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We Had to Torture the Children in Order to Save Them

Just finished Maia Szalavitz’s powerful 2006 expose Help at Any Cost: How the Troubled-Teen Industry Cons Parents and Hurts Kids.

Szalavitz looks at several networks of “tough love” programs for teens, including networks of residential treatment centers and wilderness programs, and finds truly shocking abuses leading to injury, PTSD, and death. This is a painful read for many reasons. Reading the chapter on the death of Aaron Bacon at the North Star wilderness program came close to making me physically ill, not only because of the horrific injuries he sustained but because of the way he was treated throughout his weeks-long, deadly ordeal: His parents, who had thought they were sending him to a much gentler program, were discouraged from writing him tender letters of love, so the last words he received from them were cold and punitive; the other teens in the program were forbidden from helping him, even from sharing their food with him as he starved; the counselors assumed he was faking and trying to manipulate them. And so he died, after stumbling and falling for days on a forced march even though he was unable to control his bowels. I almost wrote that he died alone, but of course the greater horror is that he died surrounded by other people who watched and even mocked his agony.

Szalavitz doesn’t solely recount horror stories, although those stories–based on interviews with program survivors, parents who sent their kids to the programs, and former staffers; medical records; and court records, among other sources–are shocking enough. She explains clearly the ways in which this style of “treatment” program is designed almost like a machine to produce abuse: The teens are consistently characterized as liars and manipulators, and their own parents are urged to reflexively disbelieve anything they say. Then they’re isolated and kept from communicating with anyone in the outside world who hasn’t received this “everything they say is a lie” conditioning. These two practices make reporting abuse basically impossible.

Meanwhile confrontational, “tough love” methods not only provide an obvious cover story for cruelty, but actively damage the consciences and empathy of the teens and the untrained young people who supervise them. Toward the end of the book Szalavitz notes that one reason people who were put through these programs may have trouble forming relationships later is that they were taught that gentleness is harmful and harshness is helpful. This is the softer version of the suppression of empathy which allowed people to stand around and watch Aaron Bacon die.

The book includes an appendix with caring, specific guidelines for parents whose teens are genuinely troubled (although Szalavitz notes that the abusive programs often prey upon worried parents whose kids aren’t actually troubled!). Obviously this section is out of date now, but it offers a starting point and, more importantly, a framework for thinking about treatment decisions.

There are all kinds of smaller themes in the book–I’ve barely scratched the surface here–including the role of sexual humiliation, the creation of complicit participants in the parents and staff, the creation of an image of the lying and manipulating teen which can then be applied indiscriminately to all complaints, the confluence of seemingly incompatible philosophies and movements (explicit moral relativism and anti-drug hysteria, for example), and the colossal failure to protect on the part of institutions ranging from psychiatry to law.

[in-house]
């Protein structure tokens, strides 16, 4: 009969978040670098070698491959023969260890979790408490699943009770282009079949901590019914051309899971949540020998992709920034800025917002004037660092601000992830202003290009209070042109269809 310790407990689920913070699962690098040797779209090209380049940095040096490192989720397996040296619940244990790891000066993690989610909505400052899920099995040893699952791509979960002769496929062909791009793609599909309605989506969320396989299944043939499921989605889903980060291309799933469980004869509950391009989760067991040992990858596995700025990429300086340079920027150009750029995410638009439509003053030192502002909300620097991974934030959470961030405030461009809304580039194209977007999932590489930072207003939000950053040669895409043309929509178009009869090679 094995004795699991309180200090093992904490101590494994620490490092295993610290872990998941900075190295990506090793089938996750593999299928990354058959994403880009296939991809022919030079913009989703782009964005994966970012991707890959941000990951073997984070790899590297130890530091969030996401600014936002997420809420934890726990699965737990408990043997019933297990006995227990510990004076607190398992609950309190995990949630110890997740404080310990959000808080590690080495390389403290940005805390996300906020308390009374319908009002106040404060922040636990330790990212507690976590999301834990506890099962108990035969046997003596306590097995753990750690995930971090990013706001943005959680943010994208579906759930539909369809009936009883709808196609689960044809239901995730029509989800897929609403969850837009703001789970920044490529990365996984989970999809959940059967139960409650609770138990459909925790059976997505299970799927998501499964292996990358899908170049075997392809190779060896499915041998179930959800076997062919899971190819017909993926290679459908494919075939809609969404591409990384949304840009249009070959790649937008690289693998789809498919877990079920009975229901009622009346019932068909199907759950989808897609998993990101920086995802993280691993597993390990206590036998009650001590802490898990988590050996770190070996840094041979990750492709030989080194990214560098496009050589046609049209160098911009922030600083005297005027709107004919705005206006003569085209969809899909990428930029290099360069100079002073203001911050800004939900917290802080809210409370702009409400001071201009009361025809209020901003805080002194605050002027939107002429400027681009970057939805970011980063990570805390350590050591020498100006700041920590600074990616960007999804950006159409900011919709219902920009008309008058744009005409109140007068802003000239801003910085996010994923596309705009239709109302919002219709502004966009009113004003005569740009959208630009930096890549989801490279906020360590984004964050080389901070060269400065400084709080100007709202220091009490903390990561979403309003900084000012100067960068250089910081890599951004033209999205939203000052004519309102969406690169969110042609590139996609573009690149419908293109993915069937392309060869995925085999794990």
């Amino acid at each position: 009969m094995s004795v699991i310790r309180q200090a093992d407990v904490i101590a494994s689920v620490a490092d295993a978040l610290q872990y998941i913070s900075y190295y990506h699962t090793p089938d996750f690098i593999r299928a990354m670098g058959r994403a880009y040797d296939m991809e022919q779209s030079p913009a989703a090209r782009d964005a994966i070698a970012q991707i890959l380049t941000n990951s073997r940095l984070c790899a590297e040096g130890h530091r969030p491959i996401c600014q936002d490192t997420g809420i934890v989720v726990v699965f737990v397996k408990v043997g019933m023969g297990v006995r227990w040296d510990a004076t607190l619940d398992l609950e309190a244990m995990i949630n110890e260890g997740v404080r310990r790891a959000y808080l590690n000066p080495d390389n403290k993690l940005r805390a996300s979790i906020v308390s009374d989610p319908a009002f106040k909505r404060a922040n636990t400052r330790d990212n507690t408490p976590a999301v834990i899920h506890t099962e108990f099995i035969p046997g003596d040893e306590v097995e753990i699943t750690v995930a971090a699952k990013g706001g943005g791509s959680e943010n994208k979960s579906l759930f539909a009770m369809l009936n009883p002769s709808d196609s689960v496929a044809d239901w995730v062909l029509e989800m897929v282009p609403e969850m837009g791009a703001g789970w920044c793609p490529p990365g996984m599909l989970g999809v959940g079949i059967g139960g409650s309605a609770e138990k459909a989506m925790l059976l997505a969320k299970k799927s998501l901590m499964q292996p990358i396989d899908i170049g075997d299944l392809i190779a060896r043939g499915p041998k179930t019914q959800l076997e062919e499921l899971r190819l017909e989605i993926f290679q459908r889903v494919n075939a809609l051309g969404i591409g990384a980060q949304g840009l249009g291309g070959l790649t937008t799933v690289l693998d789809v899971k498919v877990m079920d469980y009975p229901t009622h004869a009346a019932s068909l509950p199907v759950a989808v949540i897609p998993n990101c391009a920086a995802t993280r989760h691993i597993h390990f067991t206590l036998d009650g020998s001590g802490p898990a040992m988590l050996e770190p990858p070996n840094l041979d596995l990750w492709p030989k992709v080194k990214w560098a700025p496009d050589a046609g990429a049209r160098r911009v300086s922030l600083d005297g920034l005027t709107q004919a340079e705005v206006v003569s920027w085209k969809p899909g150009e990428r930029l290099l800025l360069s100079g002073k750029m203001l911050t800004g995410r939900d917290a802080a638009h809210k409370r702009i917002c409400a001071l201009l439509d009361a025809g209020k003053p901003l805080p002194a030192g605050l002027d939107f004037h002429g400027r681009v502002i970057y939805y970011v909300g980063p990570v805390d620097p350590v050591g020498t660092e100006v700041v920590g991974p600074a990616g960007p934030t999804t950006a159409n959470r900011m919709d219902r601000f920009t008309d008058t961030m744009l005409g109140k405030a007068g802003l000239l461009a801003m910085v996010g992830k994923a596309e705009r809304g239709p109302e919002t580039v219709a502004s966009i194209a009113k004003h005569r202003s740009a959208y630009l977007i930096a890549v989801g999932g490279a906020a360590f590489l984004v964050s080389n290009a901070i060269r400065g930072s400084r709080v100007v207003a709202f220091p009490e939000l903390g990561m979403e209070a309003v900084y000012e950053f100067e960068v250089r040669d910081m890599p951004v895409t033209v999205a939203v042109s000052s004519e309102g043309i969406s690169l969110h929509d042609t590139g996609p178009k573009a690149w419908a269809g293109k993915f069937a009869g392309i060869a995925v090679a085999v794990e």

And there’s one other recurring theme: Republican money men. Although “tough love” programs have penetrated both Democratic and Republican establishments at the local levels, the big donors from these programs seem to favor the GOP. Szalavitz has followed up on this story over the years. Here’s a recent piece she did on Mel Sembler, Romney backer and co-founder of the abusive treatment center Straight Inc.:

When the national political press writes about Republican financier Mel Sembler—a major Romney donor who formerly chaired the finance committee for the party (and the candidate himself)—it typically fails to mention his involvement in abusive addiction treatment and reactionary drug policy. For example, this recent Daily Beastpiece on his fundraising simply notes that the Florida shopping mall magnate switched his political affiliation away from the Democrats in 1979 because of his opposition to marijuana use.

What it doesn’t mention is that he also founded a rehab that “treated” some 50,000 American teens with a dehumanizing daily routine often involving beatings, days on end of sleep deprivation, brutal restraints that often left youth wetting or soiling themselves, public humiliation (including misogynistic and homophobic insults), lack of privacy and other human rights violations including kidnapping and false imprisonment of both adults and youth.

Nor does it detail how that organization—Straight Incorporated—morphed into the Drug Free America Foundation (DFAF), a group that now fights to ensure that drug policy remains harsh and punitive.

Continued here, with links to other articles.

Help at Any Cost is a sad and angry book, but it’s a book which is, ultimately, written in defense of love.

about the author

Eve Tushnet is a writer in Washington, DC. She blogs at Patheos and has written for Commonweal, USA Today, and the Weekly Standard, among other publications. She is working on a book on vocation for gay Catholics. Her email is [email protected] and she can be found on Twitter at @evetushnet.

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